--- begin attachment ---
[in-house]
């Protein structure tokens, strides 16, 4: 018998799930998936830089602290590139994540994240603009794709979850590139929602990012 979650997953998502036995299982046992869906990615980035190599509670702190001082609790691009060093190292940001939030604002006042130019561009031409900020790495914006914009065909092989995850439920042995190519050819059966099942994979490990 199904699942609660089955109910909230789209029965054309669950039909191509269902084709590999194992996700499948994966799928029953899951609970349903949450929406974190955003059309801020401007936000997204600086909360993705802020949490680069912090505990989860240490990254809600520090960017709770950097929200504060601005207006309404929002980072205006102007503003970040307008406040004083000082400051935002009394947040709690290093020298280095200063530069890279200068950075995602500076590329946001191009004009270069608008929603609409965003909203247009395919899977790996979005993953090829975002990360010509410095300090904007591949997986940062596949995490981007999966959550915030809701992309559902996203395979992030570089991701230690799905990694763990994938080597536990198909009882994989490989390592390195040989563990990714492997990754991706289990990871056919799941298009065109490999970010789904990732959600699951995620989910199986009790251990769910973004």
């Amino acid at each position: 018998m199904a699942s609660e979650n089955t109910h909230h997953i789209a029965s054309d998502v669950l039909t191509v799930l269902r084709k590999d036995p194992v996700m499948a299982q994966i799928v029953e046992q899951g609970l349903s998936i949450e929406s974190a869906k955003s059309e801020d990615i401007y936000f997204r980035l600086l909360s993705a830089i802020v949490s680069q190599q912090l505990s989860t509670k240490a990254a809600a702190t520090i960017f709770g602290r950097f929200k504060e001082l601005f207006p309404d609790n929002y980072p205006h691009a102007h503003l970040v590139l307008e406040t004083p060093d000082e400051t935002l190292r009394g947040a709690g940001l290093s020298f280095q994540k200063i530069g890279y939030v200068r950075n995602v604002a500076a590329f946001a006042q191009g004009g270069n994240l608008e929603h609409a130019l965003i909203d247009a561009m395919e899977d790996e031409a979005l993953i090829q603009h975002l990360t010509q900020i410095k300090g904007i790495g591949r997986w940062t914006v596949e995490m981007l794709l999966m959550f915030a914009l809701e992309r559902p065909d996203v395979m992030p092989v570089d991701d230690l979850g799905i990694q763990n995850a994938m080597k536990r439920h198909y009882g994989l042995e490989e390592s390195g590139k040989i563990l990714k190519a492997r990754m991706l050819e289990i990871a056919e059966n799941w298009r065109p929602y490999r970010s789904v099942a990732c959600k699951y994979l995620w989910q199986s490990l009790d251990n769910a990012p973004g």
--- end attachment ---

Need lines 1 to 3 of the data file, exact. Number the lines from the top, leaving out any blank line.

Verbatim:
[in-house]
């Protein structure tokens, strides 16, 4: 018998799930998936830089602290590139994540994240603009794709979850590139929602990012 979650997953998502036995299982046992869906990615980035190599509670702190001082609790691009060093190292940001939030604002006042130019561009031409900020790495914006914009065909092989995850439920042995190519050819059966099942994979490990 199904699942609660089955109910909230789209029965054309669950039909191509269902084709590999194992996700499948994966799928029953899951609970349903949450929406974190955003059309801020401007936000997204600086909360993705802020949490680069912090505990989860240490990254809600520090960017709770950097929200504060601005207006309404929002980072205006102007503003970040307008406040004083000082400051935002009394947040709690290093020298280095200063530069890279200068950075995602500076590329946001191009004009270069608008929603609409965003909203247009395919899977790996979005993953090829975002990360010509410095300090904007591949997986940062596949995490981007999966959550915030809701992309559902996203395979992030570089991701230690799905990694763990994938080597536990198909009882994989490989390592390195040989563990990714492997990754991706289990990871056919799941298009065109490999970010789904990732959600699951995620989910199986009790251990769910973004």
């Amino acid at each position: 018998m199904a699942s609660e979650n089955t109910h909230h997953i789209a029965s054309d998502v669950l039909t191509v799930l269902r084709k590999d036995p194992v996700m499948a299982q994966i799928v029953e046992q899951g609970l349903s998936i949450e929406s974190a869906k955003s059309e801020d990615i401007y936000f997204r980035l600086l909360s993705a830089i802020v949490s680069q190599q912090l505990s989860t509670k240490a990254a809600a702190t520090i960017f709770g602290r950097f929200k504060e001082l601005f207006p309404d609790n929002y980072p205006h691009a102007h503003l970040v590139l307008e406040t004083p060093d000082e400051t935002l190292r009394g947040a709690g940001l290093s020298f280095q994540k200063i530069g890279y939030v200068r950075n995602v604002a500076a590329f946001a006042q191009g004009g270069n994240l608008e929603h609409a130019l965003i909203d247009a561009m395919e899977d790996e031409a979005l993953i090829q603009h975002l990360t010509q900020i410095k300090g904007i790495g591949r997986w940062t914006v596949e995490m981007l794709l999966m959550f915030a914009l809701e992309r559902p065909d996203v395979m992030p092989v570089d991701d230690l979850g799905i990694q763990n995850a994938m080597k536990r439920h198909y009882g994989l042995e490989e390592s390195g590139k040989i563990l990714k190519a492997r990754m991706l050819e289990i990871a056919e059966n799941w298009r065109p929602y490999r970010s789904v099942a990732c959600k699951y994979l995620w989910q199986s490990l009790d251990n769910a990012p973004g």